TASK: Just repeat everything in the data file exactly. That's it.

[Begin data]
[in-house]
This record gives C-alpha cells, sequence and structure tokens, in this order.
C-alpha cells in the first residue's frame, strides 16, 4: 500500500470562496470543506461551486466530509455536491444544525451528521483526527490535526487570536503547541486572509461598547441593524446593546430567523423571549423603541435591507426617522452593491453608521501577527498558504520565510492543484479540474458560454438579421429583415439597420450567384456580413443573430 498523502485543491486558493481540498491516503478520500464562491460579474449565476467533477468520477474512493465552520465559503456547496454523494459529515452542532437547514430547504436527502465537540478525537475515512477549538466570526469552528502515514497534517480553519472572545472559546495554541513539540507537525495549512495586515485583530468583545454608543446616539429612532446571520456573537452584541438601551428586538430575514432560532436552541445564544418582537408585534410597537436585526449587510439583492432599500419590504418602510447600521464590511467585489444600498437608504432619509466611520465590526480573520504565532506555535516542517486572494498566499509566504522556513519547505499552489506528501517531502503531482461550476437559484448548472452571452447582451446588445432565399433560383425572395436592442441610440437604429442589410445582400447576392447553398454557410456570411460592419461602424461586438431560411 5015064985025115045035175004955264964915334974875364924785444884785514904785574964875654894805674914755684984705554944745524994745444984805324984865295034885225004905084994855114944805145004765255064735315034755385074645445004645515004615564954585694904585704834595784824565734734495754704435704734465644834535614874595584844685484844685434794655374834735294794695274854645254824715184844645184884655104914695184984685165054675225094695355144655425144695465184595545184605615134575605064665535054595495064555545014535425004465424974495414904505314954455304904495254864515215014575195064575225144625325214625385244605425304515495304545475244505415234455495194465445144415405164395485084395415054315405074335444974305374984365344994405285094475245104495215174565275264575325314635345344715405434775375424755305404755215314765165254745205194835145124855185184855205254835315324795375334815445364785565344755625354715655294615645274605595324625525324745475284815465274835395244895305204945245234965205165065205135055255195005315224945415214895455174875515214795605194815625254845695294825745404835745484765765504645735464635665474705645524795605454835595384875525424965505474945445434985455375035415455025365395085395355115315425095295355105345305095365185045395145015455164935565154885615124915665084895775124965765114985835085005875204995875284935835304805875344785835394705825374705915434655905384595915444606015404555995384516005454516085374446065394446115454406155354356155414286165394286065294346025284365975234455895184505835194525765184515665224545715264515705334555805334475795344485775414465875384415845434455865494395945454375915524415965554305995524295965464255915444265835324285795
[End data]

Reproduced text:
[in-house]
This record gives C-alpha cells, sequence and structure tokens, in this order.
C-alpha cells in the first residue's frame, strides 16, 4: 500500500470562496470543506461551486466530509455536491444544525451528521483526527490535526487570536503547541486572509461598547441593524446593546430567523423571549423603541435591507426617522452593491453608521501577527498558504520565510492543484479540474458560454438579421429583415439597420450567384456580413443573430 498523502485543491486558493481540498491516503478520500464562491460579474449565476467533477468520477474512493465552520465559503456547496454523494459529515452542532437547514430547504436527502465537540478525537475515512477549538466570526469552528502515514497534517480553519472572545472559546495554541513539540507537525495549512495586515485583530468583545454608543446616539429612532446571520456573537452584541438601551428586538430575514432560532436552541445564544418582537408585534410597537436585526449587510439583492432599500419590504418602510447600521464590511467585489444600498437608504432619509466611520465590526480573520504565532506555535516542517486572494498566499509566504522556513519547505499552489506528501517531502503531482461550476437559484448548472452571452447582451446588445432565399433560383425572395436592442441610440437604429442589410445582400447576392447553398454557410456570411460592419461602424461586438431560411 5015064985025115045035175004955264964915334974875364924785444884785514904785574964875654894805674914755684984705554944745524994745444984805324984865295034885225004905084994855114944805145004765255064735315034755385074645445004645515004615564954585694904585704834595784824565734734495754704435704734465644834535614874595584844685484844685434794655374834735294794695274854645254824715184844645184884655104914695184984685165054675225094695355144655425144695465184595545184605615134575605064665535054595495064555545014535425004465424974495414904505314954455304904495254864515215014575195064575225144625325214625385244605425304515495304545475244505415234455495194465445144415405164395485084395415054315405074335444974305374984365344994405285094475245104495215174565275264575325314635345344715405434775375424755305404755215314765165254745205194835145124855185184855205254835315324795375334815445364785565344755625354715655294615645274605595324625525324745475284815465274835395244895305204945245234965205165065205135055255195005315224945415214895455174875515214795605194815625254845695294825745404835745484765765504645735464635665474705645524795605454835595384875525424965505474945445434985455375035415455025365395085395355115315425095295355105345305095365185045395145015455164935565154885615124915665084895775124965765114985835085005875204995875284935835304805875344785835394705825374705915434655905384595915444606015404555995384516005454516085374446065394446115454406155354356155414286165394286065294346025284365975234455895184505835194525765184515665224545715264515705334555805334475795344485775414465875384415845434455865494395945454375915524415965554305995524295965464255915444265835324285795